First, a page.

You really don’t know how many beavers are out there until you’ve tried trapping them. Spend a little time making water sets with Conibear 330s and you’ll discover just how abundant they may be. Where you expect to catch one or two, you may nab a half dozen. Beavers are, after all, rodents.
I was reminded of this last week during a hallway conversation with trout fishermen at the 2016 DNR Roundtable. Someone asked me if I thought it would be prudent to remove a beaver dam on a steelhead river near my home. He seemed surprised when I didn’t think so.
“The dam is so high that it has to block fish migration,” he said.
“The dam doesn’t seem to have affected the run,” I replied. “And there are more beaver dams just upstream.”
The primary reason I don’t believe removing the dam would make a difference for trout is because it the beavers would soon rebuild it. Beavers are abundant throughout the watershed. As Nature’s engineers, they know the best places to construct dams, returning to the same places time and again.
Coincidentally, two days later I read a story in the Duluth News-Tribune by outdoor writer Sam Cook about an ongoing dispute of trout anglers and DNR fisheries managers vs. landowners who don’t mind beavers on their properties along the Knife River northeast of Duluth. The Knife is considered Minnesota’s premiere steelhead spawning stream, because many miles of habitat are available to trout running upstream from Lake Superior. Every autumn, the DNR uses a helicopter to survey the length of the river and its tributaries to mark the location of beaver dams. Then, with landowner permission, the agency contracts a nuisance control trapper to remove the beavers and then dynamites the dams to improve spawning and rearing habitat for trout.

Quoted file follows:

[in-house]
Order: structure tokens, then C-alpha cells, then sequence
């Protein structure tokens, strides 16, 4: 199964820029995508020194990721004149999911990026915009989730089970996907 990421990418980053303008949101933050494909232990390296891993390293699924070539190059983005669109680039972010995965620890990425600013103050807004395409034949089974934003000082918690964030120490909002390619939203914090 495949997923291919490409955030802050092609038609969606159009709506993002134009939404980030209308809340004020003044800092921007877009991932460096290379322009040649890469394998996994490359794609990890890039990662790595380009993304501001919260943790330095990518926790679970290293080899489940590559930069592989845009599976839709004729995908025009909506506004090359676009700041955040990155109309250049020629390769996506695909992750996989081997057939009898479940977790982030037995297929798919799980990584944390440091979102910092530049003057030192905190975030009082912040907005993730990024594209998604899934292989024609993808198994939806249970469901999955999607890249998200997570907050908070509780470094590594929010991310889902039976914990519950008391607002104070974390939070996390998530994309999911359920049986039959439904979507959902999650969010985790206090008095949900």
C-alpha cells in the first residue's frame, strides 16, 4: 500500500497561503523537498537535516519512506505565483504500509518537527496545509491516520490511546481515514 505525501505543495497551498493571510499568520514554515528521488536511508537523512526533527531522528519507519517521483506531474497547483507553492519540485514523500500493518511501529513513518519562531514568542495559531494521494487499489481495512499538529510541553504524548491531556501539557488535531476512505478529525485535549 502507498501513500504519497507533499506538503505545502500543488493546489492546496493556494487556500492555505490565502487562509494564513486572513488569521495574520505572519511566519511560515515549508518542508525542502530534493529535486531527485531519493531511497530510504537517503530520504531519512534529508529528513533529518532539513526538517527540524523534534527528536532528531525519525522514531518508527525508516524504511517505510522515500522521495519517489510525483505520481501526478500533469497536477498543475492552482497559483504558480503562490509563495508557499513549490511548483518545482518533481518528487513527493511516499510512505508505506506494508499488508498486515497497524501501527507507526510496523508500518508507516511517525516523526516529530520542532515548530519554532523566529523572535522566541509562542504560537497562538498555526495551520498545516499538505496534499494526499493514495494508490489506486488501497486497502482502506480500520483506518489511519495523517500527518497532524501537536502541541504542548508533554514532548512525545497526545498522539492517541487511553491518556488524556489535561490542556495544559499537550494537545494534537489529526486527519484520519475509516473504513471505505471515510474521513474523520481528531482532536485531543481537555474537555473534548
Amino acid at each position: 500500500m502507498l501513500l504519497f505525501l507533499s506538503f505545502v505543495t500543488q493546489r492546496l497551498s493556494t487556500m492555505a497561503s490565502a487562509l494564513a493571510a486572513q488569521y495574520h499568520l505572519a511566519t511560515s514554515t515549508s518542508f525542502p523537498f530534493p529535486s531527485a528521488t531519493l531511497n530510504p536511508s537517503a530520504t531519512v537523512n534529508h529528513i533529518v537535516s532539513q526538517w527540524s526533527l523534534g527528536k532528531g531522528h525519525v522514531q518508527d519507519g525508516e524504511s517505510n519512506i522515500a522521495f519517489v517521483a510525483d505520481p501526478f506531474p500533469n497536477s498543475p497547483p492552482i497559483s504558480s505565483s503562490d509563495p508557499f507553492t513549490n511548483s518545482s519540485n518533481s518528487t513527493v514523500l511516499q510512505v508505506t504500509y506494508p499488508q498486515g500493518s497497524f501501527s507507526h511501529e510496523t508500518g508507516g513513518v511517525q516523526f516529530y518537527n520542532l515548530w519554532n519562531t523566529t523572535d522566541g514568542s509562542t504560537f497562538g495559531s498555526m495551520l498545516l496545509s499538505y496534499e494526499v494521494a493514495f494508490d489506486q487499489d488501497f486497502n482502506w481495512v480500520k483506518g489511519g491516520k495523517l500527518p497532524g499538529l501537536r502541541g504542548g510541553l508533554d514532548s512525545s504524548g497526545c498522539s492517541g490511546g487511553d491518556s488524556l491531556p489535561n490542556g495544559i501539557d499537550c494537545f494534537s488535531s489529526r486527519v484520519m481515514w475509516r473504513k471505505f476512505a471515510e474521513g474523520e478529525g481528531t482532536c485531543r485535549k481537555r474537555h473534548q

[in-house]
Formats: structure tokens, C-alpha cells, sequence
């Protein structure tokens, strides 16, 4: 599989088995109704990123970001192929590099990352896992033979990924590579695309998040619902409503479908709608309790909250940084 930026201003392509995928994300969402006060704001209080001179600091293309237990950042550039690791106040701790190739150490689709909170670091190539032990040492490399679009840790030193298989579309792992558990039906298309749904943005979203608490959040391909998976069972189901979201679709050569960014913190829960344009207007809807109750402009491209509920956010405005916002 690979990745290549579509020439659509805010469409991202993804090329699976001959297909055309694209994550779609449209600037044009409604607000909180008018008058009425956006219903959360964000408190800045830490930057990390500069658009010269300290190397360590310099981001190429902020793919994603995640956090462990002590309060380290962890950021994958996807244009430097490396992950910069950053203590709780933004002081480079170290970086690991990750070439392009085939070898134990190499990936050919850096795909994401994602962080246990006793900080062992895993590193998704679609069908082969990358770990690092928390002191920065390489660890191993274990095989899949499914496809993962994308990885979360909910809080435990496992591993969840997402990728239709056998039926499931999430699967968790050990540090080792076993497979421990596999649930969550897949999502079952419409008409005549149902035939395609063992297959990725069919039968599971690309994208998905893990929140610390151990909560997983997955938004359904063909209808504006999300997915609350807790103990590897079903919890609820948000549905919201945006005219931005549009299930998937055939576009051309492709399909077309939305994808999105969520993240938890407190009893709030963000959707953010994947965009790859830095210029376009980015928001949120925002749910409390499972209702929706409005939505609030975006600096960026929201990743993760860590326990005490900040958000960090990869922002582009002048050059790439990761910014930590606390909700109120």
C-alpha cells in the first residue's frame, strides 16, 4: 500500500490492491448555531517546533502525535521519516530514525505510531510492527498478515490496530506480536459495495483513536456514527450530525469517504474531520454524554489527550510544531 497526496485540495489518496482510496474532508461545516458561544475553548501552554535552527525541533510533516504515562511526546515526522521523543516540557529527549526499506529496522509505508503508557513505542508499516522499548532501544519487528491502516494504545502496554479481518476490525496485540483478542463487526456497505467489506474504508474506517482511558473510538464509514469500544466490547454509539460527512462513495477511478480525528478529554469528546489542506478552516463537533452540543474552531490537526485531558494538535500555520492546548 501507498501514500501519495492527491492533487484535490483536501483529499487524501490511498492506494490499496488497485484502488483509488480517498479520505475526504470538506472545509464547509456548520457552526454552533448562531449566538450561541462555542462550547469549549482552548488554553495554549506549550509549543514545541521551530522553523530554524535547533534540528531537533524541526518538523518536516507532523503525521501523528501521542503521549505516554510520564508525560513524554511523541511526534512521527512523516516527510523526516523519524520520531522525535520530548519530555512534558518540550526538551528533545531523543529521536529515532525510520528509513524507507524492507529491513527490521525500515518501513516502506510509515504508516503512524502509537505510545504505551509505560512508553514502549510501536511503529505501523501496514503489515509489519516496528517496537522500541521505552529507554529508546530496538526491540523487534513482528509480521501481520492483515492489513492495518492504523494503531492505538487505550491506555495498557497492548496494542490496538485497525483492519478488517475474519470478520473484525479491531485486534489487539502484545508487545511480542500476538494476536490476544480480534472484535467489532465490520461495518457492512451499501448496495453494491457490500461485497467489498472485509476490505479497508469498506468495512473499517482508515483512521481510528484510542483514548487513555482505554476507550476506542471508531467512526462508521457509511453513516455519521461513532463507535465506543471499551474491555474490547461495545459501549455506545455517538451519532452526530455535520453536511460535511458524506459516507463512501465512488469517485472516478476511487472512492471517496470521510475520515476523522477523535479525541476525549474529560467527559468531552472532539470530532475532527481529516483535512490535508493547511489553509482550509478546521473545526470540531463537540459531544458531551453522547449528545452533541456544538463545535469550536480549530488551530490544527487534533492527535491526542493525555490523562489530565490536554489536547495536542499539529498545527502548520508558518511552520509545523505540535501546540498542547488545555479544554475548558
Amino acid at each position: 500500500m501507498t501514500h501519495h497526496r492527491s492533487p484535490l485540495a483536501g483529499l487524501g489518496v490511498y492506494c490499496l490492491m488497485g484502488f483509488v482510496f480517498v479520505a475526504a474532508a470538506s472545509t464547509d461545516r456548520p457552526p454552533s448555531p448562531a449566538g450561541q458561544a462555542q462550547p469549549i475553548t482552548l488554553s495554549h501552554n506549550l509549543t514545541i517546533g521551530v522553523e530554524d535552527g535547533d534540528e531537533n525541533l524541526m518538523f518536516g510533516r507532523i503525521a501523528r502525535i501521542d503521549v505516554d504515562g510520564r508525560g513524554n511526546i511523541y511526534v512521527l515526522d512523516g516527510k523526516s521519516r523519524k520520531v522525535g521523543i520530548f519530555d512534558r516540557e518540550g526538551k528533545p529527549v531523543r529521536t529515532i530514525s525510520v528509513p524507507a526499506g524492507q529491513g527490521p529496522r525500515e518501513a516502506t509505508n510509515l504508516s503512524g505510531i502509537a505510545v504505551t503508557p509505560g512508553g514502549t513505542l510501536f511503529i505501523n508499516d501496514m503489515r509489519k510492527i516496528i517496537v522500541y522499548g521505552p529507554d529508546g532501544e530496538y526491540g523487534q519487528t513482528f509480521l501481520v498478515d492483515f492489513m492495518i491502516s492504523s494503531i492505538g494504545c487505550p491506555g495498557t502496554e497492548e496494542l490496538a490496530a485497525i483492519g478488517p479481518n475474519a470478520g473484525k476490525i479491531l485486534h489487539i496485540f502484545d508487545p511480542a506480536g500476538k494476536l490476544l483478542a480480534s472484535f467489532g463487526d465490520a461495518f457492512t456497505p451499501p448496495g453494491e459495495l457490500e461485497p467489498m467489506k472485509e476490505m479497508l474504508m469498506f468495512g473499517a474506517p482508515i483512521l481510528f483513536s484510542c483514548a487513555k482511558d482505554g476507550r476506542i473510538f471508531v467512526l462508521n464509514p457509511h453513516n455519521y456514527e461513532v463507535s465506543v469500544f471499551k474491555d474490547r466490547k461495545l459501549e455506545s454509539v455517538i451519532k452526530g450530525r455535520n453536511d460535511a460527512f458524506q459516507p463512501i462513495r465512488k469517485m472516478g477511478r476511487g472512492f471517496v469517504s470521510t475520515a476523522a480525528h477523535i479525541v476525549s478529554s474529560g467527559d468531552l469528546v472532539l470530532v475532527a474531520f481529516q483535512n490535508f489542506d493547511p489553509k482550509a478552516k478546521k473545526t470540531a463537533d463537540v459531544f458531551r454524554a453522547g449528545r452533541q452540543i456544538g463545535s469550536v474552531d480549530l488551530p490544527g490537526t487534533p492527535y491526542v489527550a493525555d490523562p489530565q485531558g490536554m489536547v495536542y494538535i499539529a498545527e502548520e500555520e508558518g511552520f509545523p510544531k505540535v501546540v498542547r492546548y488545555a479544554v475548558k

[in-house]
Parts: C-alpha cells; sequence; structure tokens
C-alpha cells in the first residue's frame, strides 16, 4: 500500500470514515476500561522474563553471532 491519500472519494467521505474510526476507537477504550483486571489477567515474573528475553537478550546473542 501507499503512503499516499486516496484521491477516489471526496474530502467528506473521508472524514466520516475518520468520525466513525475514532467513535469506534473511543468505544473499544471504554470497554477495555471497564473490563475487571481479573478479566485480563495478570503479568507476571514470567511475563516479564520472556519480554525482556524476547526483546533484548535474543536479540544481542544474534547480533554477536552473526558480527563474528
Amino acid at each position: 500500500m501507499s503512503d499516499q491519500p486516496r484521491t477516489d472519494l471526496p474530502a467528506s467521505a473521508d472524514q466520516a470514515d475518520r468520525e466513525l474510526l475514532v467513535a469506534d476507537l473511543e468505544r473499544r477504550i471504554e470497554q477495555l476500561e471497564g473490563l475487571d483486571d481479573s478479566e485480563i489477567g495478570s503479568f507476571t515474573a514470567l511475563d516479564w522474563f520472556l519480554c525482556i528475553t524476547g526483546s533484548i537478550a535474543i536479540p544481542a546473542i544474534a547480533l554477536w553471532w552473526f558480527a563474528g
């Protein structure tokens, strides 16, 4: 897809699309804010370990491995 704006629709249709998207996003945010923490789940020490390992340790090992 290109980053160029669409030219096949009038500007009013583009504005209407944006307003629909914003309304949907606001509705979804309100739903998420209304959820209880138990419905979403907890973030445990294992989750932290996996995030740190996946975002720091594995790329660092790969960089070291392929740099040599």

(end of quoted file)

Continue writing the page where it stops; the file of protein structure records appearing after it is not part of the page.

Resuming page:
Fisheries managers say beavers disrupt trout habitat in several ways. Beaver dams create obstructions that may block or impede trout up and downstream movement. Silt collects in the still water of ponds, covering the cobble and gravel that trout use for spawning and which supports invertebrate life at the base of food chain. Most importantly, during the summer, the ponded water is heated by the sun and may become too warm for trout both in the beaver pond and for some distance downstream.
Cook reported that along the Knife River watershed, the DNR authorized the removal of a peak 143 beavers and 99 dams in 2008. Since then, the agency has removed about a third of that amount of beavers and dams annually. In 2015, it removed 19 beavers and 10 dams. He reported a former contract trapper quit doing the work because he thought the agency was eradicating beavers from the watershed.
Local residents are divided over whether beaver removal is good or bad for the watershed. Cook reports the Lake Superior Steelhead Association generally supports beaver removal and has used Outdoor Heritage funds to plant conifer trees and restore shade to areas formerly flooded by beavers. On the other hand, a local organization called Advocates for the Knife River Watershed opposes beaver removal because their dams provide habitat for an array of native wildlife species.